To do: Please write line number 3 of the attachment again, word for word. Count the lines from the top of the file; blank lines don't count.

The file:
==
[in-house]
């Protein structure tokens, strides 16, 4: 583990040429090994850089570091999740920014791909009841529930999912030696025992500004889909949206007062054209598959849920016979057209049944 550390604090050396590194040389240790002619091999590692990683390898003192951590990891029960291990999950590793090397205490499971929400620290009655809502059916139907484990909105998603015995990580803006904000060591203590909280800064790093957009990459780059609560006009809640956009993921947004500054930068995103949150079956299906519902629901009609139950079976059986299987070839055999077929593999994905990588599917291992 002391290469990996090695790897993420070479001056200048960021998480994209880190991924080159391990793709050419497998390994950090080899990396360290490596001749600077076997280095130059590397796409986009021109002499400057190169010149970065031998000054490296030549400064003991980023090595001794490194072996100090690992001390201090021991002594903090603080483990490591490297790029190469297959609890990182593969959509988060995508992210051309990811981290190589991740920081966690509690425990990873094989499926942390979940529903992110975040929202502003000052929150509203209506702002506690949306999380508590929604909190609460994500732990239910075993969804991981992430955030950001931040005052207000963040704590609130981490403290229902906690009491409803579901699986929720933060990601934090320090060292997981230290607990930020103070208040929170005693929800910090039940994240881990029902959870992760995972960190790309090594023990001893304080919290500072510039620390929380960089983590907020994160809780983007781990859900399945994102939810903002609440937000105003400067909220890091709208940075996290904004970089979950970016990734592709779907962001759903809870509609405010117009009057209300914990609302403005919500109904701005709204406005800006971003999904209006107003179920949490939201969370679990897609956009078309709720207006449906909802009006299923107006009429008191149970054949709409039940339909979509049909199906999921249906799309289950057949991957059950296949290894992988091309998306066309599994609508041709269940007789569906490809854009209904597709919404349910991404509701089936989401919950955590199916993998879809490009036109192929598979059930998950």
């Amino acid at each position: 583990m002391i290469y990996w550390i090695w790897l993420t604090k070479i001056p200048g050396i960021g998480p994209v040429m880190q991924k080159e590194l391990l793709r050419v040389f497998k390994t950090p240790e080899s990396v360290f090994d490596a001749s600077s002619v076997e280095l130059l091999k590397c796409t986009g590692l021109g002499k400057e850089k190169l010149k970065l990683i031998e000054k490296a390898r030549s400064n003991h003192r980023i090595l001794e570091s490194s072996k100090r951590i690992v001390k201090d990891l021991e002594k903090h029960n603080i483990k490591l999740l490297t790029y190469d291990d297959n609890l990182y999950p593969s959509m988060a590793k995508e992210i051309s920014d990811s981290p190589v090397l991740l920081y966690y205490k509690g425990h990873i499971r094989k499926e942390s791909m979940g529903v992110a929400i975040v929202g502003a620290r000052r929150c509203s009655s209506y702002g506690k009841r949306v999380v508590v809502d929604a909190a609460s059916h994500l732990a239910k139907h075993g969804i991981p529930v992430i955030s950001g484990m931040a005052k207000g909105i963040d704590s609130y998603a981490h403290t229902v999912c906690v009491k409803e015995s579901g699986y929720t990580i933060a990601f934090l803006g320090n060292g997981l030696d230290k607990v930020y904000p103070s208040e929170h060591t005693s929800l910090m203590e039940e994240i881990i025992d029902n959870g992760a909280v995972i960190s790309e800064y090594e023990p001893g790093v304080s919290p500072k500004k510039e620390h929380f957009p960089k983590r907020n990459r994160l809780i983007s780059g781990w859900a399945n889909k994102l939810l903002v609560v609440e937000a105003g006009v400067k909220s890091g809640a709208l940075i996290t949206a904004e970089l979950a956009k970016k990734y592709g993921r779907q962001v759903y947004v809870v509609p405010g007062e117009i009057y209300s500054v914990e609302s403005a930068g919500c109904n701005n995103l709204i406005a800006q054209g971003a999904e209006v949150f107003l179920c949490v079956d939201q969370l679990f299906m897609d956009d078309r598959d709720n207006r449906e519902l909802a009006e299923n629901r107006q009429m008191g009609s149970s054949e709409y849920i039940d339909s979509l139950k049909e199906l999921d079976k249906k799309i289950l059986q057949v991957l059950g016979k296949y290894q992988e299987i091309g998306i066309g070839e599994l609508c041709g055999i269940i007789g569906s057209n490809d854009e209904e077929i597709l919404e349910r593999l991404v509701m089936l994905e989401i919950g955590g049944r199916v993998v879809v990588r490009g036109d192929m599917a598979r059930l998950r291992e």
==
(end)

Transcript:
């Amino acid at each position: 583990m002391i290469y990996w550390i090695w790897l993420t604090k070479i001056p200048g050396i960021g998480p994209v040429m880190q991924k080159e590194l391990l793709r050419v040389f497998k390994t950090p240790e080899s990396v360290f090994d490596a001749s600077s002619v076997e280095l130059l091999k590397c796409t986009g590692l021109g002499k400057e850089k190169l010149k970065l990683i031998e000054k490296a390898r030549s400064n003991h003192r980023i090595l001794e570091s490194s072996k100090r951590i690992v001390k201090d990891l021991e002594k903090h029960n603080i483990k490591l999740l490297t790029y190469d291990d297959n609890l990182y999950p593969s959509m988060a590793k995508e992210i051309s920014d990811s981290p190589v090397l991740l920081y966690y205490k509690g425990h990873i499971r094989k499926e942390s791909m979940g529903v992110a929400i975040v929202g502003a620290r000052r929150c509203s009655s209506y702002g506690k009841r949306v999380v508590v809502d929604a909190a609460s059916h994500l732990a239910k139907h075993g969804i991981p529930v992430i955030s950001g484990m931040a005052k207000g909105i963040d704590s609130y998603a981490h403290t229902v999912c906690v009491k409803e015995s579901g699986y929720t990580i933060a990601f934090l803006g320090n060292g997981l030696d230290k607990v930020y904000p103070s208040e929170h060591t005693s929800l910090m203590e039940e994240i881990i025992d029902n959870g992760a909280v995972i960190s790309e800064y090594e023990p001893g790093v304080s919290p500072k500004k510039e620390h929380f957009p960089k983590r907020n990459r994160l809780i983007s780059g781990w859900a399945n889909k994102l939810l903002v609560v609440e937000a105003g006009v400067k909220s890091g809640a709208l940075i996290t949206a904004e970089l979950a956009k970016k990734y592709g993921r779907q962001v759903y947004v809870v509609p405010g007062e117009i009057y209300s500054v914990e609302s403005a930068g919500c109904n701005n995103l709204i406005a800006q054209g971003a999904e209006v949150f107003l179920c949490v079956d939201q969370l679990f299906m897609d956009d078309r598959d709720n207006r449906e519902l909802a009006e299923n629901r107006q009429m008191g009609s149970s054949e709409y849920i039940d339909s979509l139950k049909e199906l999921d079976k249906k799309i289950l059986q057949v991957l059950g016979k296949y290894q992988e299987i091309g998306i066309g070839e599994l609508c041709g055999i269940i007789g569906s057209n490809d854009e209904e077929i597709l919404e349910r593999l991404v509701m089936l994905e989401i919950g955590g049944r199916v993998v879809v990588r490009g036109d192929m599917a598979r059930l998950r291992e």